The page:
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How Private Brands Are Enhancing JCPenney’s Performance


Apr. 26 2016, Updated 11:05 a.m. ET

JCPenney’s private brands

JCPenney’s (JCP) strong assortment of private brands is facilitating increased store traffic by attracting its loyal customers. Some of the company’s popular private brands include a.n.a, Worthington, St. John’s Bay, The Original Arizona Jean Company, Ambrielle, and Cooks.

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Strong presence

In fiscal 2015 ended January 31, 2016, JCPenney’s private brands accounted for 44% of the total merchandise sales, up from 42% in fiscal 2014 and 41% in fiscal 2013. Exclusive brands accounted for 8% the total merchandise sales in fiscal 2015. National brands like Nike (NKE) and Levi’s accounted for the remaining 48%.

JCPenney plans to further increase its private brand penetration, supported by an established global network of nine overseas sourcing offices and a team of over 200 in-house designers. According to the company, over 70% of its private brands carry five-star ratings.

In fiscal 2015, JCPenney launched new private and exclusive brands, including The Collection by Michael Strahan, Disney apparel by Okie Dokie, and Belle & Sky. JCPenney accounts for 0.2% of the iShares Core S&P Mid-Cap ETF (IJH).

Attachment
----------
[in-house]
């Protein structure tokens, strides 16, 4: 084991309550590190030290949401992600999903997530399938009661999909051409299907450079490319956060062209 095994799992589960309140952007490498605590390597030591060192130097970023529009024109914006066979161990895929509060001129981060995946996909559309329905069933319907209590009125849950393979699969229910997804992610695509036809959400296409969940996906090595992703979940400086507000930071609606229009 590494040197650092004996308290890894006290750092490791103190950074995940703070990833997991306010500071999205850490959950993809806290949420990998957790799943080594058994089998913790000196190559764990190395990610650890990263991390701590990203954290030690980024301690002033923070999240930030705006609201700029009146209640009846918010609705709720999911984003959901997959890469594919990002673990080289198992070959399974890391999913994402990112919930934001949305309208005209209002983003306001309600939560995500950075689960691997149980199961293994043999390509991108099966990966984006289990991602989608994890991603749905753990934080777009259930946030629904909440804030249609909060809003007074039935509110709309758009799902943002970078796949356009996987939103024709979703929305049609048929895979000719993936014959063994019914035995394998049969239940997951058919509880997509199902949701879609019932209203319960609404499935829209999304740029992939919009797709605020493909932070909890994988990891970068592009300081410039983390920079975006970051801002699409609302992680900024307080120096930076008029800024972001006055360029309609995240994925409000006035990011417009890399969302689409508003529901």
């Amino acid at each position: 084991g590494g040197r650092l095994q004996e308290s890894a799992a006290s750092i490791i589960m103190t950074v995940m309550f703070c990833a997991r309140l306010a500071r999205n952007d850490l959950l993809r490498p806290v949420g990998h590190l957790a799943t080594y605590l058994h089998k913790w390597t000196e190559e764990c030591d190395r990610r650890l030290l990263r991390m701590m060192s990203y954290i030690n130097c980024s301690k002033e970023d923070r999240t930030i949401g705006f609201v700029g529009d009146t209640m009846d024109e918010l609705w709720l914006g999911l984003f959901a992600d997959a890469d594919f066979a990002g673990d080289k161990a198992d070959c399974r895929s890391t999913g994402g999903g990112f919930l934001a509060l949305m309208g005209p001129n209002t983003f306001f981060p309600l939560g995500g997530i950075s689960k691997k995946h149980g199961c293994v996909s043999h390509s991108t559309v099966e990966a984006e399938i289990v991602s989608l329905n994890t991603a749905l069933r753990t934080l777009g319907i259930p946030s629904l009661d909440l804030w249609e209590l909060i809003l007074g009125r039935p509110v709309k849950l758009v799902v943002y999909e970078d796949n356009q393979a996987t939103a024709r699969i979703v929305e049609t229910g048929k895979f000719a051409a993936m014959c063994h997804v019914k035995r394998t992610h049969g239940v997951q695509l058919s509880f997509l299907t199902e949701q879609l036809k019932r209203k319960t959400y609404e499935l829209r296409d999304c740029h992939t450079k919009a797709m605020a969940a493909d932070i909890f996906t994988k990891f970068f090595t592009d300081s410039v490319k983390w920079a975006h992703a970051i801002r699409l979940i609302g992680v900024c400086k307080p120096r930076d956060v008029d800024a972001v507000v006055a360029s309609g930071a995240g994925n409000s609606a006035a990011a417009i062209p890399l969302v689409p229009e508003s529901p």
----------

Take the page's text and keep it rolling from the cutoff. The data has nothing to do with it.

JCPenney’s rival Kohl’s (KSS) also sells private brands like Apt. 9, Croft & Barrow, and Jumping Beans. Macy’s (M) private brand portfolio includes Alfani, Epic Threads, Hudson Park, and Thalia Sodi. Nordstrom (JWN) sells private brands like Caslon, Zella, and Halogen.

Margin expansion

In fiscal 2015, JCPenney’s (JCP) gross margin increased significantly to 36% from 34.8% in fiscal 2014, primarily due to improved margins on the company’s clearance merchandise. The company’s operating margin continued to be in the red in fiscal 2015 but improved on a year-over-year basis.

JCPenney considers private brand penetration as of one of the drivers for further gross margin expansion. JCPenney’s private brands carry higher margins than the national brands as they help in managing product development costs, allow flexibility with regard to price offerings, and don’t require dependence on a third party.

We’ll look at the robust performance of JCPenney’s stock in the final part of this series.


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